Redlands cites Friedman v. Friedman, 764 So.2d 754 (Fla. 2d DCA 2000), as support. This case is entirely distinguishable, although the court expresses concern that Rule 1.330(a)(1), combined with the application of the Rules of Evidence, might lead to the admission of most discovery depositions as substantive evidence. 764 So.2d at 754. There, the trial court had admitted the deposition of a non-party witness as substantive evidence pursuant to Rule 1.330(a)(1), even though the witness's unavailability had apparently not been proven, because it found the deposition was permitted under the evidence code as "former testimony" under section 90.803(22), even though it was taken as a discovery deposition in the same proceeding. The appellate court found that coupling these provisions might lead to the conclusion that every discovery deposition could be admissible in evidence. Because the statute permitted admissibility of former testimony only when "the party against whom the testimony is now offered . . . had an opportunity and similar motive to develop the testimony by direct, cross, or redirect examination," the court held that the deposition was not admissible as former testimony as an attorney taking or attending a discovery deposition does not have a similar motive to develop testimony as would be present when one takes the deposition for the specific purpose for use at trial. Id. at 755. It determined that the trial court erroneously admitted the deposition testimony but found it harmless. Friedman is thus distinguishable from the present case, where the deposition statements were proffered as admissions.
We note, however, that at least one federal court has taken a contrary view, not in the interpretation of Federal Rule of Civil Procedure 32, the federal counterpart of Rule 1.330, but in whether, despite the Rule, a trial court may still refuse the use of deposition testimony in preference to a witness present at the trial. In Coletti v. Cudd Pressure Control, 165 F.3d 767 (10th Cir. 1999), plaintiff sought to introduce segments of depositions of defendant's employees as admissions. While the court agreed that plaintiff was entitled to introduce the depositions as admissions under Rule 32, and it was immaterial that the witnesses were available to testify, it nevertheless considered the admission of deposition testimony as within the sound discretion of the trial court. 165 F.3d at 773-74. Even though the trial judge ignored the provisions of Rule 32, the court found that the record showed no abuse of discretion or prejudice to the plaintiff. Id. at 774. The trial court had offered to allow plaintiff to use the depositions for impeachment, but she failed to avail herself of that opportunity and apparently did not call the witnesses live. While the plaintiff explained that calling the witnesses live would destroy her trial strategy, the court saw no reason to "allow her to utilize her own method of getting her point across, `when another, at least equally effective method of getting that same point across was easily available.'" Id. (quoting King King Enters. v. Champlin Petroleum Co., 657 F.2d 1147, 1165 (10th Cir. 1981)).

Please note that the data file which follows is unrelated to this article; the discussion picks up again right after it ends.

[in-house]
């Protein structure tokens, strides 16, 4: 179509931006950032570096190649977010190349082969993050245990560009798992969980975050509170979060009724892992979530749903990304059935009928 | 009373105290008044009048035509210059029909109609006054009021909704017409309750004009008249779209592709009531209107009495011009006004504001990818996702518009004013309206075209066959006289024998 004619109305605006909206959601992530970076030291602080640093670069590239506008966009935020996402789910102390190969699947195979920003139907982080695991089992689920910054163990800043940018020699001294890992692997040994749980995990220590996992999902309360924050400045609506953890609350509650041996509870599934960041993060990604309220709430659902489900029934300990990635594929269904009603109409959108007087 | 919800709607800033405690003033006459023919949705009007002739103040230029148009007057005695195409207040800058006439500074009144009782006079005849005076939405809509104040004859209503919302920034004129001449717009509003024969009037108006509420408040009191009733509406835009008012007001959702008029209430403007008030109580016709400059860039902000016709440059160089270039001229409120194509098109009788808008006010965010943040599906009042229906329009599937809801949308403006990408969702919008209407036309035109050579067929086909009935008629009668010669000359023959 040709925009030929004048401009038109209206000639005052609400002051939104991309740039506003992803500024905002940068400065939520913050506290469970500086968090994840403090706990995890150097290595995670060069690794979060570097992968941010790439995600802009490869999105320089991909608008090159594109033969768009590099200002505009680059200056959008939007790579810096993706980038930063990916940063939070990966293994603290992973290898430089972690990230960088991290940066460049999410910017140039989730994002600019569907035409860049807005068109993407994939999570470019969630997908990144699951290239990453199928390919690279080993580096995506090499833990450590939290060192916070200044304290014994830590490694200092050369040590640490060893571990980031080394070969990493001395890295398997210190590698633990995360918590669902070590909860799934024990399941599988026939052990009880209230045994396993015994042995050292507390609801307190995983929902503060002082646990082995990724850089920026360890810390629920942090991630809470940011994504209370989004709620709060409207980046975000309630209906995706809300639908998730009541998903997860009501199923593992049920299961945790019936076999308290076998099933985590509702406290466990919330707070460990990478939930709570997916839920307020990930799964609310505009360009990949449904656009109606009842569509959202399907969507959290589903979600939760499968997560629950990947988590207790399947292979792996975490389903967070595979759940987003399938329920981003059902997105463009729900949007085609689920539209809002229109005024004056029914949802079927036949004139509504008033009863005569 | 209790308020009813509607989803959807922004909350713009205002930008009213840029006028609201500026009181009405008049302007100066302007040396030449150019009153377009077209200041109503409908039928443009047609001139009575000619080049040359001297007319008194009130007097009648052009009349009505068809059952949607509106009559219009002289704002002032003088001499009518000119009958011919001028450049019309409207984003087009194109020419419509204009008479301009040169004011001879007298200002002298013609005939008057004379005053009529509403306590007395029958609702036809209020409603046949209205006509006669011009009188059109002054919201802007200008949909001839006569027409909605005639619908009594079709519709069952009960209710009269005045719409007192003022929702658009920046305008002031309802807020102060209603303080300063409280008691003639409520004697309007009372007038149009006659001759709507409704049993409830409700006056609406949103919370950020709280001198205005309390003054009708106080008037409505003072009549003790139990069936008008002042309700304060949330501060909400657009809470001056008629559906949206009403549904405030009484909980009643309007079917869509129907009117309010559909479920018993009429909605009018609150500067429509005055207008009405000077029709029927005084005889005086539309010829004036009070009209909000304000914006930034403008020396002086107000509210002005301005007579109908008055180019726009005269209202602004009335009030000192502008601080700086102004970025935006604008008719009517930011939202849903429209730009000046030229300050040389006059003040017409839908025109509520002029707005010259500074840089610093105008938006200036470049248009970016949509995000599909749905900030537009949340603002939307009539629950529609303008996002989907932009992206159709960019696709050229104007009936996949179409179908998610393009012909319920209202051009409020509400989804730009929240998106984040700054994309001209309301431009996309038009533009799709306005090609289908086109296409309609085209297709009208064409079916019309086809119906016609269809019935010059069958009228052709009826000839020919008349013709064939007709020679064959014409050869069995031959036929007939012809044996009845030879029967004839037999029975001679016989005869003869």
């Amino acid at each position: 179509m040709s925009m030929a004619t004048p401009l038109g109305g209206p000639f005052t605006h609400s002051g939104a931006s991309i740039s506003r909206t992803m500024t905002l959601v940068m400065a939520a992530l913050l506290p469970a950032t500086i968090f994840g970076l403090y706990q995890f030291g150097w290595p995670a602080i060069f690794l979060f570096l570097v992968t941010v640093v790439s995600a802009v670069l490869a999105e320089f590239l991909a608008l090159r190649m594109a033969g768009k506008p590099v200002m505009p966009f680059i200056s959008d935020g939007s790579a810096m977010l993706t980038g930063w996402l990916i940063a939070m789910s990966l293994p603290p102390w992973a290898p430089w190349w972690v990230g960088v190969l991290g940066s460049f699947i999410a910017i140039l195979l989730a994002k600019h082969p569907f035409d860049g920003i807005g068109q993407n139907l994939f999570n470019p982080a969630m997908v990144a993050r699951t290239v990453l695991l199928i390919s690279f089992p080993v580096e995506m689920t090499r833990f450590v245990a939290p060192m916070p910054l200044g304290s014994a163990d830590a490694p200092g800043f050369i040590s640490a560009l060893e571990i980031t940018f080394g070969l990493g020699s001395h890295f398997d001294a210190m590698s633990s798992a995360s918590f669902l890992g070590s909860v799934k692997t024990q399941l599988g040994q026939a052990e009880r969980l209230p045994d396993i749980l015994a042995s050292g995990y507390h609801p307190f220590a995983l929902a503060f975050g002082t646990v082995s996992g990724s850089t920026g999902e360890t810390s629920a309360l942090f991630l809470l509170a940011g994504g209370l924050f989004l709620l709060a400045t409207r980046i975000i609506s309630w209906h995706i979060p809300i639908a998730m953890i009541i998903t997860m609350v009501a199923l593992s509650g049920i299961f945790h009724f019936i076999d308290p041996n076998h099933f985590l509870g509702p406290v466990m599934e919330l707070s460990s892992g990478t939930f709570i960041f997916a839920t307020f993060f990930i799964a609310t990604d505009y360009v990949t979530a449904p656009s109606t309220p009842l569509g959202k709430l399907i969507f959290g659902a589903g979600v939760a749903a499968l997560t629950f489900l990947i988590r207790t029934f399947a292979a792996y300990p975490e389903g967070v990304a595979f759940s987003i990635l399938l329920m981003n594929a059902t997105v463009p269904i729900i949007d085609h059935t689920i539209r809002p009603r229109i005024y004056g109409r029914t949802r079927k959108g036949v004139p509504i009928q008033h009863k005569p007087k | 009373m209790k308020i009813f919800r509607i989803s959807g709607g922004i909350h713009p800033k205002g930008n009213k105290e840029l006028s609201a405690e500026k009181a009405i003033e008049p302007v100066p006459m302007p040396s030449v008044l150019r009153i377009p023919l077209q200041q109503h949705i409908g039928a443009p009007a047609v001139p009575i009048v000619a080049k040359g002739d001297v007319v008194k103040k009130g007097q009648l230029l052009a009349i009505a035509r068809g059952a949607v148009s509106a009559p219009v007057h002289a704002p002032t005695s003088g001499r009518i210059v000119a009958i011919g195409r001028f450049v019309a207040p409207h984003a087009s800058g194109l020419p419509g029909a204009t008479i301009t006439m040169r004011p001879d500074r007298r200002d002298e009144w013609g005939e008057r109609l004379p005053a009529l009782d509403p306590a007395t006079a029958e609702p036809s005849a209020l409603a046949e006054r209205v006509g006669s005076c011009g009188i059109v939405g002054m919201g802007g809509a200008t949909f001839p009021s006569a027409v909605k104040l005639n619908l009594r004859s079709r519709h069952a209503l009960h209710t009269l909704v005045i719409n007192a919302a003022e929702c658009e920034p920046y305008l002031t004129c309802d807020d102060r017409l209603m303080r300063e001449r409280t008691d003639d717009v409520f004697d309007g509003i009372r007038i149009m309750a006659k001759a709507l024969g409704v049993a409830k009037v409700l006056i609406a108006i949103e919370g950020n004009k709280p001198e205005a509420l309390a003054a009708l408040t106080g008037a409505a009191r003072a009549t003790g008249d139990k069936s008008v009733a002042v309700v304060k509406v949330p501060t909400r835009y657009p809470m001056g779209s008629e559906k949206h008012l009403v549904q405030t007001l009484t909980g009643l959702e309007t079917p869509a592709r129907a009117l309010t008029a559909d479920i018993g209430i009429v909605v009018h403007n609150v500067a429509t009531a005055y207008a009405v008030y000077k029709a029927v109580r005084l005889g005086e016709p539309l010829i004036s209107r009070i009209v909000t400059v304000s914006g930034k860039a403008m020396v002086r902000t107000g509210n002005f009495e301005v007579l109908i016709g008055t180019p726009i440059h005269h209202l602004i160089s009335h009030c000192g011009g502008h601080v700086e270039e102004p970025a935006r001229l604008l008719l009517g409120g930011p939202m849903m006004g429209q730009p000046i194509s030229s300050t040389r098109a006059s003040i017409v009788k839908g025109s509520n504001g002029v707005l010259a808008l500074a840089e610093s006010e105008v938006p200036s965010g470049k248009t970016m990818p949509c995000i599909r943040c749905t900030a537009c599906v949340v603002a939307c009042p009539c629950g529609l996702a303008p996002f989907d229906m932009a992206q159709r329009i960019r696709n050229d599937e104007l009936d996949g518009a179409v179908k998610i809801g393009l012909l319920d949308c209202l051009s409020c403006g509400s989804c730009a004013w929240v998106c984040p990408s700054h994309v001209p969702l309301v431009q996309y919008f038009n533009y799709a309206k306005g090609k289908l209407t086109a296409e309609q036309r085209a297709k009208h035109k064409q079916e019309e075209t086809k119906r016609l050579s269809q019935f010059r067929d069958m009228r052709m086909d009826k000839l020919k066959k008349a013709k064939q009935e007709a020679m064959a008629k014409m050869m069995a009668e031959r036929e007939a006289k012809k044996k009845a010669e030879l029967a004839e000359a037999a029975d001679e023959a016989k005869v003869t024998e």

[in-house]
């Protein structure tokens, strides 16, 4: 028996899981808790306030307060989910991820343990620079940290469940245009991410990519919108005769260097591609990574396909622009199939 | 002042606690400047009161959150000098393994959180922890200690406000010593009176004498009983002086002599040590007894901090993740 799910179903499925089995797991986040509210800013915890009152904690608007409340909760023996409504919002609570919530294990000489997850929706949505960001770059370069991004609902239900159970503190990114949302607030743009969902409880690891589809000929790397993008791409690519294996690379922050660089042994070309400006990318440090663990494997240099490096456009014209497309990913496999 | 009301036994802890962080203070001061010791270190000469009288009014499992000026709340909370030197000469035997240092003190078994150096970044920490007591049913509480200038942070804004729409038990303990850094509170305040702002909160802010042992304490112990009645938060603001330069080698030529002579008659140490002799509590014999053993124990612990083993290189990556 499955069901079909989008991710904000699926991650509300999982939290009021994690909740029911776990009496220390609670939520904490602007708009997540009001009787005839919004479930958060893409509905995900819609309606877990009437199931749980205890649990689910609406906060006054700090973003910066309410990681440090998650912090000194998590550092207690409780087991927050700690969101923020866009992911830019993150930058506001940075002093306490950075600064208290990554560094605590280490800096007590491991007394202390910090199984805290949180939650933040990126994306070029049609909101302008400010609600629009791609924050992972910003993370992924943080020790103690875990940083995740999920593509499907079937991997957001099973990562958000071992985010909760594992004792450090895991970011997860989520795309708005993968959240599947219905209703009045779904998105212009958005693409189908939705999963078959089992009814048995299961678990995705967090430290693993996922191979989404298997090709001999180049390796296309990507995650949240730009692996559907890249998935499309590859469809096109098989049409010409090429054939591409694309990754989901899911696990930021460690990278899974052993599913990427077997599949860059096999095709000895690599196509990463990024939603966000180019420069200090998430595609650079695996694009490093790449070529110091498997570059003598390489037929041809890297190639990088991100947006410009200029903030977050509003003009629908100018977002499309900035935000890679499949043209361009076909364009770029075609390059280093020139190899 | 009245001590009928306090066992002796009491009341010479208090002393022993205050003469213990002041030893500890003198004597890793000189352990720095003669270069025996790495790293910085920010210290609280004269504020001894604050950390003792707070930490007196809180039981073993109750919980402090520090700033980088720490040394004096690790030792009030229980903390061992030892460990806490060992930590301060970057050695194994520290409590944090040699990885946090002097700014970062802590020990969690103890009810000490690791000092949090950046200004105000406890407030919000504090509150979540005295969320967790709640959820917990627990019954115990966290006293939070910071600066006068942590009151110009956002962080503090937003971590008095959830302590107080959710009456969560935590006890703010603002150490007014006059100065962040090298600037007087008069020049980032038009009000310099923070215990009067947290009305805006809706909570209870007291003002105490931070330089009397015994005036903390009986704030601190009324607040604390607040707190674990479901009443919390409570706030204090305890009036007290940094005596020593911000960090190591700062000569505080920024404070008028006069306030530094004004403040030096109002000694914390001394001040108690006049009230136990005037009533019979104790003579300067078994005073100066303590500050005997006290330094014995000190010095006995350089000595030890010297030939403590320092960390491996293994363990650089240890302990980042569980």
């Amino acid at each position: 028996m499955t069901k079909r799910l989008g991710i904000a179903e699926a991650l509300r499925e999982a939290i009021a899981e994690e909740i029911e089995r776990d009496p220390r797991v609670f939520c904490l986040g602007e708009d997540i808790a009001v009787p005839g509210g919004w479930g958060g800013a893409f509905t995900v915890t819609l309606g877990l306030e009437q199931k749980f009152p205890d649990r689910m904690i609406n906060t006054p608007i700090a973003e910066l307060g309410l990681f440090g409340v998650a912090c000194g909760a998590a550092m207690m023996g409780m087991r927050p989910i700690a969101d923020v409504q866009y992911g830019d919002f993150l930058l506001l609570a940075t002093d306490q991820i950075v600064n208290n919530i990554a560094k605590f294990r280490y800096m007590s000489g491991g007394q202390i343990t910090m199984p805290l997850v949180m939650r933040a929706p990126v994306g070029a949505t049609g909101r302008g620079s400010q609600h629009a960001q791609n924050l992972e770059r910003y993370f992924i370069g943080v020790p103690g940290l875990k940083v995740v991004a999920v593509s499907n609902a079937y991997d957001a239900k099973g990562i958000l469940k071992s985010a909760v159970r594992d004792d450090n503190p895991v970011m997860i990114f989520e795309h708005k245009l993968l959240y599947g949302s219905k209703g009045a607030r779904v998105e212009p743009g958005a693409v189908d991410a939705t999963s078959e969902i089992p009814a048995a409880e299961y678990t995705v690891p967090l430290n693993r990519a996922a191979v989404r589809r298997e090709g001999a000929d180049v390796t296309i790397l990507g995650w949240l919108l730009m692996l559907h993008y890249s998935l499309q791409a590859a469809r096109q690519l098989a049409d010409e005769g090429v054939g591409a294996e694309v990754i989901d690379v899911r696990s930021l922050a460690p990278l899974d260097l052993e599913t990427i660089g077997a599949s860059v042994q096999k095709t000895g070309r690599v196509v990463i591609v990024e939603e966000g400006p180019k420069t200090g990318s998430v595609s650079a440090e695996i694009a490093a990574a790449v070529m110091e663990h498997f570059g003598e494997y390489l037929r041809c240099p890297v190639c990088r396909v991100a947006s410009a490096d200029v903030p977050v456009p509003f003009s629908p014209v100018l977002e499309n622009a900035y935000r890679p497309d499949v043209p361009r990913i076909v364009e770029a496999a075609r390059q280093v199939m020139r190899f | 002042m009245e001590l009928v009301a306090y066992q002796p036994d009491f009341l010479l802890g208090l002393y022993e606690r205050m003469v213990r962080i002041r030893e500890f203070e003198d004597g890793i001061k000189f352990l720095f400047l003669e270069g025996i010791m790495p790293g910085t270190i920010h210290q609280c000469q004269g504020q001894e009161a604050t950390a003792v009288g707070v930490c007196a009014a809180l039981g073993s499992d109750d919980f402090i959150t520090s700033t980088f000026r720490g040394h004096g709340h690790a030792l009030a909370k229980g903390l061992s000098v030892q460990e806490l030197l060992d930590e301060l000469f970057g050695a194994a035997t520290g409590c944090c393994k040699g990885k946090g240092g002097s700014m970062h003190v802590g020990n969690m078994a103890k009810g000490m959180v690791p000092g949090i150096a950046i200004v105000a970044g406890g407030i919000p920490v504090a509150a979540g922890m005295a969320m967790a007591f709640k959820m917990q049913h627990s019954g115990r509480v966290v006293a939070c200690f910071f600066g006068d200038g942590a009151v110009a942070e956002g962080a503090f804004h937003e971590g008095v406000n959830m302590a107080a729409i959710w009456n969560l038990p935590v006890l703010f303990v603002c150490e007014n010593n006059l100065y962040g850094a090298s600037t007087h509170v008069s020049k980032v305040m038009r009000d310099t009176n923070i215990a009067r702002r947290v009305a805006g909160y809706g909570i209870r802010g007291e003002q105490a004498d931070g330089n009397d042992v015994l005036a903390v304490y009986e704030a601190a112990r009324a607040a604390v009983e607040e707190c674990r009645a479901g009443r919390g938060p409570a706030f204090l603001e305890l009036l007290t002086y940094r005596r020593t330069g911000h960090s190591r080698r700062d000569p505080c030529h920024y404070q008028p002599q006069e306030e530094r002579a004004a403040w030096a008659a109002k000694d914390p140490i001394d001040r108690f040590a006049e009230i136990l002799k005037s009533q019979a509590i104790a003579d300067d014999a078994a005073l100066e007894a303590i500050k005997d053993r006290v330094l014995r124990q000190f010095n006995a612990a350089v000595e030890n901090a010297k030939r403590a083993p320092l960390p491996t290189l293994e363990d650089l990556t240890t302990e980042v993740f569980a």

Florida does not allow such discretion on the part of the trial courts to ignore the Rules of Evidence or the Rules of Civil Procedure. Failure to follow the Rules constitutes an error of law, not an abuse of discretion. While the application of the Rules to a particular fact pattern may require the use of discretion, the interpretation of the Rules does not. We therefore conclude that the trial court erred in refusing to permit Castaneda to use the deposition testimony from the Redlands employees.
Castaneda also raises the failure of the trial court to admit the testimony of, and a memorandum written by, the Redlands employee in charge of safety issues at the daycare center. The court excluded this evidence on the ground that it constituted evidence of subsequent remedial measures. We agree that at least a portion of the memorandum was admissible as it dealt with the cause of the accident. However, this information was actually admitted at trial through a portion of the employee's deposition read to the jury. Therefore, the error was harmless. As to the exclusion of evidence of prior similar accidents, of which Castaneda also complains, the court did not abuse its discretion because Castaneda failed to present evidence demonstrating a sufficient similarity between the prior accidents and the one at issue in this case. See Lasar Mfg. Co. v. Bachanov, 436 So.2d 236, 238 (Fla. 3d DCA 1983).
We affirm as to the issues on cross-appeal. The objection to the admission of voluntary safety guidelines and standards that came into existence after the accident was not preserved for review. See Horne v. Hudson, 772 So.2d 556, 557-58 (Fla. 1st DCA 2000). The trial court also did not abuse its discretion in admitting the testimony of the vocational rehabilitation expert. Moreover, as to this issue, Redlands has not supplied a complete record as we do not have a transcript of Dr. Kelly's deposition that was played for the jury on videotape and had a bearing on the expert's testimony. It is incumbent upon the parties to assure that when videotapes or audiotapes are played at trial, the court reporter transcribes this testimony for purposes of appeal, or that a transcribed copy of the video deposition is included in the record. Failure to do so results in an incomplete record and the possibility of an affirmance on this ground. See Applegate v. Barnett Bank of Tallahassee, 377 So.2d 1150, 1152 (Fla. 1979). In this case, we affirm on the merits of the issue and not for lack of a record.
This case was tried prior to the 2003 amendment of section 90.104(1)(b), Florida Statutes, which dispensed with the necessity of a contemporaneous objection at trial where a prior definitive ruling on the record has been made on the objection.
Reversed and remanded for a new trial.
STONE, J., and BRYAN, BEN L., JR., Associate Judge, concur.